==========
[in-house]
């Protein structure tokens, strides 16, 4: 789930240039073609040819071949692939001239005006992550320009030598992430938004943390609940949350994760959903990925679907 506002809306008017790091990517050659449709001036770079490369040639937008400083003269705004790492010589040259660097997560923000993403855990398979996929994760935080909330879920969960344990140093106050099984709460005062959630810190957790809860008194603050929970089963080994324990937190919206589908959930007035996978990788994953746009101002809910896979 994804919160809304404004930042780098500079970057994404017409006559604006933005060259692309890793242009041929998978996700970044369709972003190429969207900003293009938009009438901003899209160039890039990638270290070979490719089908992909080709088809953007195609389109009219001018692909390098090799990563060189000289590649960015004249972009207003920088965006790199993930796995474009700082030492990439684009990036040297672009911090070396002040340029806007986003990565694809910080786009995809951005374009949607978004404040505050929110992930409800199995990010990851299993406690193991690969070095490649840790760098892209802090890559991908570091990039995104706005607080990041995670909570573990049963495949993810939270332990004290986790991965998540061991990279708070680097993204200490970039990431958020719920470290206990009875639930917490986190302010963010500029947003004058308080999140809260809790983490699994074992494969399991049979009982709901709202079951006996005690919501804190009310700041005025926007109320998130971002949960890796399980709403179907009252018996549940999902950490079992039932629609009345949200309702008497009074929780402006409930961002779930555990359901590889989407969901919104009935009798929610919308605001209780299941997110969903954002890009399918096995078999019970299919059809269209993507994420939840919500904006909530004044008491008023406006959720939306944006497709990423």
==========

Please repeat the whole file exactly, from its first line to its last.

[in-house]
């Protein structure tokens, strides 16, 4: 789930240039073609040819071949692939001239005006992550320009030598992430938004943390609940949350994760959903990925679907 506002809306008017790091990517050659449709001036770079490369040639937008400083003269705004790492010589040259660097997560923000993403855990398979996929994760935080909330879920969960344990140093106050099984709460005062959630810190957790809860008194603050929970089963080994324990937190919206589908959930007035996978990788994953746009101002809910896979 994804919160809304404004930042780098500079970057994404017409006559604006933005060259692309890793242009041929998978996700970044369709972003190429969207900003293009938009009438901003899209160039890039990638270290070979490719089908992909080709088809953007195609389109009219001018692909390098090799990563060189000289590649960015004249972009207003920088965006790199993930796995474009700082030492990439684009990036040297672009911090070396002040340029806007986003990565694809910080786009995809951005374009949607978004404040505050929110992930409800199995990010990851299993406690193991690969070095490649840790760098892209802090890559991908570091990039995104706005607080990041995670909570573990049963495949993810939270332990004290986790991965998540061991990279708070680097993204200490970039990431958020719920470290206990009875639930917490986190302010963010500029947003004058308080999140809260809790983490699994074992494969399991049979009982709901709202079951006996005690919501804190009310700041005025926007109320998130971002949960890796399980709403179907009252018996549940999902950490079992039932629609009345949200309702008497009074929780402006409930961002779930555990359901590889989407969901919104009935009798929610919308605001209780299941997110969903954002890009399918096995078999019970299919059809269209993507994420939840919500904006909530004044008491008023406006959720939306944006497709990423």